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THE reign of Solomon was the most splendid and the happiest period in the Jewish annals. It was the halcyon day of Israel. A long respite from the scourge of war produced the tranquillity so necessary to the cultivation and improvement of the peaceful arts ; an extensive commerce promoted the wealth and affluence of the nation; while a philosophic Monarch sat upon the throne, whose mild and equitable government secured the happiness of his subjects. The magnitude of the empire, which extended from the Euphrates to the Nile; the stately edifices erected by royal taste and munificence; the attendance of a numerous retinue; and the choicest articles of foreign luxury, imported by the navy which sailed to Tharshish and Ophir, together with every article of elegance and refinement which an
immense revenue could purchase: all combined to surround the court of Solomon with a pomp and splendour which, till then, had not been witnessed in the East.
Nor, amidst the dazzling objects of Oriental magnificence, were the interests of religion neglected. A Temple, of unrivalled grandeur, arose under the superintending care of the Monarch, by whom it was dedicated to the Lord God of Hosts, with the solemnities of prayer and sacrifice; and he composed, for the benefit of his subjects, several treatises, admirably calculated to promote the love and practice of religion. This unremitting attention to the welfare of the people and the glory of Jehovah, shed the brightest lustre upon the regal diadem; and his wisdom became the theme of admiration and panegyric in all the surrounding states. The copious description of bis riches and power in the first book of Kings, and second of Chronicles, presents a less exalted picture of the Jewish Monarch, than this single circumstance, that “there came of all people to hear the wisdom of Solomon, from all kings of the earth, which had heard of his wisdom."*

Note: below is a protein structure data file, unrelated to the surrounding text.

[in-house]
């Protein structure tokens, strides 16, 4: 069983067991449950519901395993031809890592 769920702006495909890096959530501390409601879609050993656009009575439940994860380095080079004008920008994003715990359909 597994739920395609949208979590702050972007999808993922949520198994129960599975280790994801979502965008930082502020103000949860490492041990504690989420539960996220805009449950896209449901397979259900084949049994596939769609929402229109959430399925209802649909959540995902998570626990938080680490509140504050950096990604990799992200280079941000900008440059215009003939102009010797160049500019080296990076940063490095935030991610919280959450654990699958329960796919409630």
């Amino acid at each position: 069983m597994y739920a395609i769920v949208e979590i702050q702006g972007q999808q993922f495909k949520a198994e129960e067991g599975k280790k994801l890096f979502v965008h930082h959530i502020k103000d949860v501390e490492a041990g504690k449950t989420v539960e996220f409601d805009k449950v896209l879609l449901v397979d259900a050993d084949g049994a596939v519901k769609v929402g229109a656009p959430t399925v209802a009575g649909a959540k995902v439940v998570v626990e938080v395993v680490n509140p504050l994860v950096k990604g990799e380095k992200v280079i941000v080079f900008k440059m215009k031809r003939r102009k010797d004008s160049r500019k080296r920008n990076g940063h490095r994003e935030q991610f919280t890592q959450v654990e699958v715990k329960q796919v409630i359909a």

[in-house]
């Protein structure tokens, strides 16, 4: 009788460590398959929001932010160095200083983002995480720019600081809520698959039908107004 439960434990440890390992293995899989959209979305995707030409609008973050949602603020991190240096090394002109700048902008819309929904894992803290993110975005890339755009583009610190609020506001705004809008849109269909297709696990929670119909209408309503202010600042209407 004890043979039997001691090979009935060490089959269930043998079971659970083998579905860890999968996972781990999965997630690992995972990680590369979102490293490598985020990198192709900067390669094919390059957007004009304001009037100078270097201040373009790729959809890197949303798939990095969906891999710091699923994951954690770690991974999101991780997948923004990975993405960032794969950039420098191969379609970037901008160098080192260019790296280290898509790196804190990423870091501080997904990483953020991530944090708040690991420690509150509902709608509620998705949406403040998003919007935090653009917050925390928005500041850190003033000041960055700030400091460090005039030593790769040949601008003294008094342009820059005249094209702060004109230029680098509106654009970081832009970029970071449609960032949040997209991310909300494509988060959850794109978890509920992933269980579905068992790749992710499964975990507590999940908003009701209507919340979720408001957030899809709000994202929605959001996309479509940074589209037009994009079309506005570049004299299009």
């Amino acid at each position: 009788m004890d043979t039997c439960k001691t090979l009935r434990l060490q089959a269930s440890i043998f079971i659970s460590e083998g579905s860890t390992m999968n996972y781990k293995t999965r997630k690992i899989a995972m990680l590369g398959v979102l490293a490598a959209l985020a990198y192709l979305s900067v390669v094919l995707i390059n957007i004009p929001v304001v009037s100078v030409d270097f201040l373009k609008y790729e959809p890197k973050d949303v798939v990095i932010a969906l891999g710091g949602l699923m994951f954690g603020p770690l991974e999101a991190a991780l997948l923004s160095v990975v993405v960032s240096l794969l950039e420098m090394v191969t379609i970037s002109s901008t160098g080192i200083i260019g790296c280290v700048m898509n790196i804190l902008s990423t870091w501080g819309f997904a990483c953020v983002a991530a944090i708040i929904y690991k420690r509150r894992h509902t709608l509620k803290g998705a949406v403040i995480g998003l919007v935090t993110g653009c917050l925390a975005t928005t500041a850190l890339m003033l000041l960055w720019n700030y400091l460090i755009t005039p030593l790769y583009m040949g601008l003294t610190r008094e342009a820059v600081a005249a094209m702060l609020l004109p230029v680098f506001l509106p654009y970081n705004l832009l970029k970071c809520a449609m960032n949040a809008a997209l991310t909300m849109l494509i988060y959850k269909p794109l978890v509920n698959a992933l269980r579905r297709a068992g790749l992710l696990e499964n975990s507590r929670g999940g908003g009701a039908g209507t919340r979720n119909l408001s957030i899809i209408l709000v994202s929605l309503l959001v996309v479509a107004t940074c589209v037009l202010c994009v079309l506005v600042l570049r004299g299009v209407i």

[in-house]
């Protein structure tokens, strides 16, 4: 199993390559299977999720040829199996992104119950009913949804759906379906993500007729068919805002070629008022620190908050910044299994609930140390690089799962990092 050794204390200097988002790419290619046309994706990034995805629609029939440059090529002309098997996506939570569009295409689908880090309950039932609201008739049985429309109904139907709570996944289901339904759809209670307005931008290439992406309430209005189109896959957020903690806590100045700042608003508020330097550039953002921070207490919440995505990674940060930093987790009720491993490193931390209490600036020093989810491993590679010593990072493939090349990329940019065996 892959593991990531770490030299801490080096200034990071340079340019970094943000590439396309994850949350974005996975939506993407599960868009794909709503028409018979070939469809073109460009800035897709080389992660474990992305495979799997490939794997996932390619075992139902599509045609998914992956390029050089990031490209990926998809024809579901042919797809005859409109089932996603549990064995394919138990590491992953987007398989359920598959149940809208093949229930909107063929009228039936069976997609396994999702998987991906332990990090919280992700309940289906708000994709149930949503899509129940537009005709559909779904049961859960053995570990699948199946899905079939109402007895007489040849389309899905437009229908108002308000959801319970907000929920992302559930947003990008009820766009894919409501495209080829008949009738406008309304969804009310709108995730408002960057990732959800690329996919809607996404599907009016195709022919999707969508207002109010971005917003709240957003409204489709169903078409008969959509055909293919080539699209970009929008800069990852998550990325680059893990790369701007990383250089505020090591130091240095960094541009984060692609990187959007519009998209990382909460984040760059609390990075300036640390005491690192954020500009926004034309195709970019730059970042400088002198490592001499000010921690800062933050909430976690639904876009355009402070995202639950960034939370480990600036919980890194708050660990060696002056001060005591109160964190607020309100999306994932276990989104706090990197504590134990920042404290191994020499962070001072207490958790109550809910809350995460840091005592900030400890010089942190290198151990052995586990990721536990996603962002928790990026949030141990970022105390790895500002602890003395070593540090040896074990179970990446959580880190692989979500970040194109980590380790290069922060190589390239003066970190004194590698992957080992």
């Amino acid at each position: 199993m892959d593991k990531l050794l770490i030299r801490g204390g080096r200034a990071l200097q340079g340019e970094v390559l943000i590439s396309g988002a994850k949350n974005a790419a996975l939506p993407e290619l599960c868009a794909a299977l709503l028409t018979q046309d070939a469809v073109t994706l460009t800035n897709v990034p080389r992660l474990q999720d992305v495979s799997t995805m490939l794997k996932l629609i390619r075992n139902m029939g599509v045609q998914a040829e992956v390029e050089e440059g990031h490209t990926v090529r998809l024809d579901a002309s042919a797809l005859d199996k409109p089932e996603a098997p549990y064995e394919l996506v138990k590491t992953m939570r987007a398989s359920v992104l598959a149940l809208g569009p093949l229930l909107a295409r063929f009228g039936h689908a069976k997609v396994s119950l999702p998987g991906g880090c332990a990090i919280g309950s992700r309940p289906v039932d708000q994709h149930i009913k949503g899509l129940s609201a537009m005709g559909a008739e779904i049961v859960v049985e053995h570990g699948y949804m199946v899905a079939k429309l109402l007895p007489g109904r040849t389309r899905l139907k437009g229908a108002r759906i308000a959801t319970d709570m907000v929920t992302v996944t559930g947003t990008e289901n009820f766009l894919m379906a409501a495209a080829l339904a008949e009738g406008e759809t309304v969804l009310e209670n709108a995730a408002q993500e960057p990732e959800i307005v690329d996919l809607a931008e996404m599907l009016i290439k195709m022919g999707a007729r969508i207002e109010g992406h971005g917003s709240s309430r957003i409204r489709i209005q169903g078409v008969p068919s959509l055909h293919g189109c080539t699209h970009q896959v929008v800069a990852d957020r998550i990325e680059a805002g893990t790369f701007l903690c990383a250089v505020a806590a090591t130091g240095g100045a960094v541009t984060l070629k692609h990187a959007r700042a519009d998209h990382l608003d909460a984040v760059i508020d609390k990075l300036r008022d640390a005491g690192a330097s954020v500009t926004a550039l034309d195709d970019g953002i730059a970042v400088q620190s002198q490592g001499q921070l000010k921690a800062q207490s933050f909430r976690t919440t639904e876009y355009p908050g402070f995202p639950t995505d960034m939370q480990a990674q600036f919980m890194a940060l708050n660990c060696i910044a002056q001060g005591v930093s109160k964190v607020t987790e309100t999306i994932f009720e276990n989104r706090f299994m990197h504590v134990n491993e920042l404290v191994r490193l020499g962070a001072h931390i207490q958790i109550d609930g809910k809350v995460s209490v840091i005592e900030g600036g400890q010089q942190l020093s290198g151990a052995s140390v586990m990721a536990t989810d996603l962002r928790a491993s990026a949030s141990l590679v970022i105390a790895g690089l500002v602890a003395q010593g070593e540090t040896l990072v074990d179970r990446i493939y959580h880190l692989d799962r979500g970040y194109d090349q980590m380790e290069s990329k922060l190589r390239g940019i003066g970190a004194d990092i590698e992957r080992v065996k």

* 1 Kings, iv. 34; 2 Chron, ix. 23.
The wisdom of the royal Sage was often promulgated to the world in short aphorisms and sententious maxims, expressed in poetical numbers, as being more easily remembered, and more useful to the great mass of the people, than abstruse arguments, and methodical discourses. Short and pithy sentences have been employed, from the most remote antiquity, as the vehicle of ethical instruction, and particularly adapted to the simplicity of the early ages. When writings were but few, and the reasonings of systematic philosophy almost unknown, just observations on life and manners, and useful moral precepts, delivered in concise language, and often in verse, would form a body of the most valuable practical wisdom, which, by its influence upon the conduct, must have contributed largely to the peace and wellbeing of society. An acute remark, a moral adage, an admonition conveyed in a brief and compact sentence, would arrest the attention, and operate upon the hearts of a rude people with a force, of which there is no example in periods of greater cultivation. Yet, in every age, they are well fitted to impress the minds of the young and uninformed; and, as they are the most valuable guides in the affairs of life, when we are called upon, not to deliberate, but to act; not to unfold a circuitous argument,